Longtime loyal Republican Boger leaves the party

Hardline orthodoxy on the right, treatment of Boldt affected decision

By Andrea Damewood, Columbian staff writer

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Fed up with what he says is growing extremism toward the far right, former Clark County Republican chairman Brent Boger says he's done with the party.

Boger -- a longtime vocal Republican and three-year-plus head of the local board -- stepped down from his Republican precinct committee officer duties in late July, and pulled his reelection bid.

Many of the hardline Tea Party members in the local party fail to accommodate a spectrum of views about how to be conservative, Boger said.

"I basically say to them -- if they give me a chance -- 'What makes you the repository of Republican orthodoxy?'" Boger said.

"I agree with the Republican Party on economic issues," he added in an email. "But my views are tempered by reality and a willingness to take the world as it is and not as I think it should be. I think that is missing from many on the far right in the GOP."

The Vancouver assistant city attorney, who ran a losing race as a Republican for Clark County prosecutor in 2010, was appointed to the nonpartisan Washougal City Council last month.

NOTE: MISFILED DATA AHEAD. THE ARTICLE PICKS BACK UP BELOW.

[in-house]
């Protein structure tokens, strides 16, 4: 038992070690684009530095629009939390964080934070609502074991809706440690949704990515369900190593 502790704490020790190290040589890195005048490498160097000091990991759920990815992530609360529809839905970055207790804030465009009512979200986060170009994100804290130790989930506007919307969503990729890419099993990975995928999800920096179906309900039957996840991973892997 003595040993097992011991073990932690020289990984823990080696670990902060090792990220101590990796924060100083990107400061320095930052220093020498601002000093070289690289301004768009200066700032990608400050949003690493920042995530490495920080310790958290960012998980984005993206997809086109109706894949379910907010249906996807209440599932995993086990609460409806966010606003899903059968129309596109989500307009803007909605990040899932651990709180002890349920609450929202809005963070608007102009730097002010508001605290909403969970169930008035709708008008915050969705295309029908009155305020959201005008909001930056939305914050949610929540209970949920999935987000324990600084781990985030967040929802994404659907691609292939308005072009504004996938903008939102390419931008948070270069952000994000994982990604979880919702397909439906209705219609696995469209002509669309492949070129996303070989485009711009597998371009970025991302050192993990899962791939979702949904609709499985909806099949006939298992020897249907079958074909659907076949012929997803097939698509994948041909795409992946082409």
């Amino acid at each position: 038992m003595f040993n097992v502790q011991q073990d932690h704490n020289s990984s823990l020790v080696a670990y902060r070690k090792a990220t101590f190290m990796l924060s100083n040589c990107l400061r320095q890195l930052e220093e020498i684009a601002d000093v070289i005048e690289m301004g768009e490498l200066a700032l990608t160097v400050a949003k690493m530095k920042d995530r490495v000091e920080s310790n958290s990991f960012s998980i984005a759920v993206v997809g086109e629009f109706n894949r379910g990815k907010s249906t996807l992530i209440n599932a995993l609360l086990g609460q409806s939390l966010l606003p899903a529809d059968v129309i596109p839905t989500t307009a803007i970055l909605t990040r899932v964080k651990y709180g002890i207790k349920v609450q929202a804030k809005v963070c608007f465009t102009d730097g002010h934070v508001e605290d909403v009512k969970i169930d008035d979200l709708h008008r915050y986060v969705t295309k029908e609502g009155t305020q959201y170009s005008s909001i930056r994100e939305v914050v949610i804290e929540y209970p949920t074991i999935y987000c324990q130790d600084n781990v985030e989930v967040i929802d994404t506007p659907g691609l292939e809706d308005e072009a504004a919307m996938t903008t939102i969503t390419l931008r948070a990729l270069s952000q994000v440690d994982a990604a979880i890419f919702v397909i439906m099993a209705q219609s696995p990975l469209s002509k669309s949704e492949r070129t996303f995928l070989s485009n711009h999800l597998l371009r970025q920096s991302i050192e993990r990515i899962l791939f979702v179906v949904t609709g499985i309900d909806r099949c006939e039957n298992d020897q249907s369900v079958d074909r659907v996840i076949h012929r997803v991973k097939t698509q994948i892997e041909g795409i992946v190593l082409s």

Boger said his new political affiliation-free job also played into his desires to step away from the party system. After watching what happened to Republican Clark County Commission Chairman Marc Boldt, his resolve to leave was hardened.

"The way the whole Boldt thing was handled was poor," Boger said. "I don't think they really understood that Boldt has obligations outside of his Republican Party lines. His obligations are to the citizens of the county, and that's far more important."

He also said he's long taken flak for being a RINO ("Republican In Name Only"), because "you won't hear me talking about abolishing Social Security, getting out of the U.N., or advocating for rigid immigration laws."

It's time for moderate Republicans to claim the term RINO as their own, and to be proud, he said. The Tea Party element of the party needs to accommodate more moderate Republicans -- "That's how you win elections."

For that reason, Boger said, he may remain involved with campaigning for what he calls "mainstream" candidates like Rob McKenna and Liz Pike as they run for governor and state representative, respectively.

Boger had been involved with the local Republican party for 13 years, since moving to the area, and with the GOP in California before then.

Andrea Damewood: 360-735-4542; http://twitter.com/col_cityhall; andrea.damewood@columbian.com.